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Lettris is a curious tetris-clone game where all the bricks have the same square shape but different content. Each square carries a letter. To make squares disappear and save space for other squares you have to assemble English words (left, right, up, down) from the falling squares.
Boggle gives you 3 minutes to find as many words (3 letters or more) as you can in a grid of 16 letters. You can also try the grid of 16 letters. Letters must be adjacent and longer words score better. See if you can get into the grid Hall of Fame !
Change the target language to find translations.
Tips: browse the semantic fields (see From ideas to words) in two languages to learn more.
||This article needs additional citations for verification. (December 2009)|
Regietheater (German for director's theater or producer's theater) is a term that refers to the modern (mainly post-World War II) practice of allowing a director (or producer) freedom in devising the way a given opera (or play) is staged so that the creator's original, specific intentions or stage directions (where supplied) can be changed, together with major elements of geographical location, chronological situation, casting and plot. Typically such changes may be made to point a particular political point or modern parallels which may be remote from traditional interpretations.
Symptoms of Regietheater may include:
||This section may contain original research. (April 2012)|
It can be argued that Regietheater began with the work of Wieland Wagner (1917–1966), who in the years after WWII responded to the profound problematisation of his grandfather, Richard Wagner's, work that resulted from its earlier appropriation by the Nazis by designing and producing minimalist and heavily symbolic stagings of Wagner operas in Bayreuth and elsewhere. Guided by the theories of Adolphe Appia, Wieland Wagner's productions allegedly sought to emphasise the epic and universal aspects of the Wagner dramas, and were justified as being attempts to explore the texts from the viewpoint of (often Jungian) depth psychology. In practice this would mean, for example, that the opening act of Die Walküre (the second work of the Ring cycle), specifically described as set in Hunding's forest hut, was presented on a stage shaped as a large, sloping disc: no hut was either seen or implied, and the composer's many detailed instructions relating to the actions of Wehwalt, Sieglinde and Hunding within the hut were disregarded because it was said that the details of the scoring meant that they were already illustrated musically.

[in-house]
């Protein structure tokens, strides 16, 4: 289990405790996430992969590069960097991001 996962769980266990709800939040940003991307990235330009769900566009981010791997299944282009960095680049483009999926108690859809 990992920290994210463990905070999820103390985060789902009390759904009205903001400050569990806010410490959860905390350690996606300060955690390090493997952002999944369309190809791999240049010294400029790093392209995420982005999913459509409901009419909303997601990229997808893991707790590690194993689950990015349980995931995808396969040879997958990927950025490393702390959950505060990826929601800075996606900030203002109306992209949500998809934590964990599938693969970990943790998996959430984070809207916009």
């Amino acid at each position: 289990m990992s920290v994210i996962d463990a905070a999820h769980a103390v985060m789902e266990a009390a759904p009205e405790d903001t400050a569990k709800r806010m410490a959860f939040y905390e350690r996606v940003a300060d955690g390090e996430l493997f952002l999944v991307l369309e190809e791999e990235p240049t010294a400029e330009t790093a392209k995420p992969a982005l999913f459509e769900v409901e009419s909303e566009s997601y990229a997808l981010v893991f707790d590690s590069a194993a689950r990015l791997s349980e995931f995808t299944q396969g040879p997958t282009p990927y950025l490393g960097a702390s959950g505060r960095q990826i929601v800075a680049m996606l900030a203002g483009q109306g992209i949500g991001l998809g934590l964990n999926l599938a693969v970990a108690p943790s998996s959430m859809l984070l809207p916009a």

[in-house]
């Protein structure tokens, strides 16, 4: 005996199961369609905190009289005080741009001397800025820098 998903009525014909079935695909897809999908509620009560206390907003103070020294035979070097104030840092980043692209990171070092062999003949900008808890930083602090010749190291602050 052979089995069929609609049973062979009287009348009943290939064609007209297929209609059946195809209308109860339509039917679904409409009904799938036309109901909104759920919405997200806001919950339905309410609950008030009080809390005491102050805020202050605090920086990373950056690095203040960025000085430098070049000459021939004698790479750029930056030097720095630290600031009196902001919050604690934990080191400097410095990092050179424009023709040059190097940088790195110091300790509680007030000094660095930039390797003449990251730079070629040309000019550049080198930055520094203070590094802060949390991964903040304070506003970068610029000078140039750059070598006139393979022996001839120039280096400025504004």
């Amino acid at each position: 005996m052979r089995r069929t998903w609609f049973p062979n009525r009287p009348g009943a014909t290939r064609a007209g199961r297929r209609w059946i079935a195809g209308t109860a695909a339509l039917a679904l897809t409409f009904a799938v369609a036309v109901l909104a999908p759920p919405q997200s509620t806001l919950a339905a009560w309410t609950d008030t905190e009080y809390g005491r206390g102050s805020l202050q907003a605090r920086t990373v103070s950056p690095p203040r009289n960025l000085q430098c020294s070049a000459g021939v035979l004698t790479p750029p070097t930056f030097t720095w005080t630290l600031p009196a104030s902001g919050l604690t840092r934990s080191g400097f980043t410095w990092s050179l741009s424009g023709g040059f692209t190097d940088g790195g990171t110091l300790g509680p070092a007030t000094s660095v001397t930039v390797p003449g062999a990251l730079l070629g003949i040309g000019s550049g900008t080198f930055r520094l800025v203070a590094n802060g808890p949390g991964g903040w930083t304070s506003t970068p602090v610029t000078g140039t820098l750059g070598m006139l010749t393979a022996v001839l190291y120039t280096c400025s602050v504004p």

In 1976 the Patrice Chéreau production of the centenary Bayreuth Ring that sought to make manifest an anti-capitalist and Marxian sub-text recognized to be present in the work given the time of its original creation: following this conception, Wagner's mischievous Rhinemaiden became three ragged whores plying their trade near a hydro-electric dam, the gods are a late-19th century industrialist family, and Siegfried used an industrial steam-hammer to forge his sword.
The rise of deconstructionism gave a new lease of life to Regietheater in Europe and elsewhere. Prominent American deconstructionists include Peter Sellars and David Alden. Other directors often associated with Regietheater include Walter Felsenstein, Christopher Alden, Calixto Bieito, Harry Kupfer, David Pountney, and Claus Guth, who have applied such principles to a wide range of operas from the classical and romantic periods.
Supporters of Regietheater will insist that works from earlier centuries not only permit but even demand to be re-invented in ways that not only fit the contemporary Zeitgeist but even strive to connect them with situations and locations of which the original composers and librettists could not have conceived, thus setting the story into a context the contemporary audience can relate to.
The appointment of "celebrity" directors (often from film or other theater branches) in recent years who never learnt the specific requirements of opera direction (some of which even flaunting their inability to read music) and hide their ineptitude to psychologically direct singers behind unreflected Regietheater clichés (often involving gratuitous shock elements) has led to a general misapprehension of the Regietheater term by both theaters and critics.
It is therefore no surprise that opponents will accuse such producers of shallowness, crudity, sensationalism, lack of real creativity, insensitivity to the richness of the original setting, neglect of the role played by the music, and of pandering to the appetites of ephemeral journalism. More and more, however, critics distinguish between "proper" application of Regietheater principles, and the gratuitous use of misunderstood Regietheater stereotypes.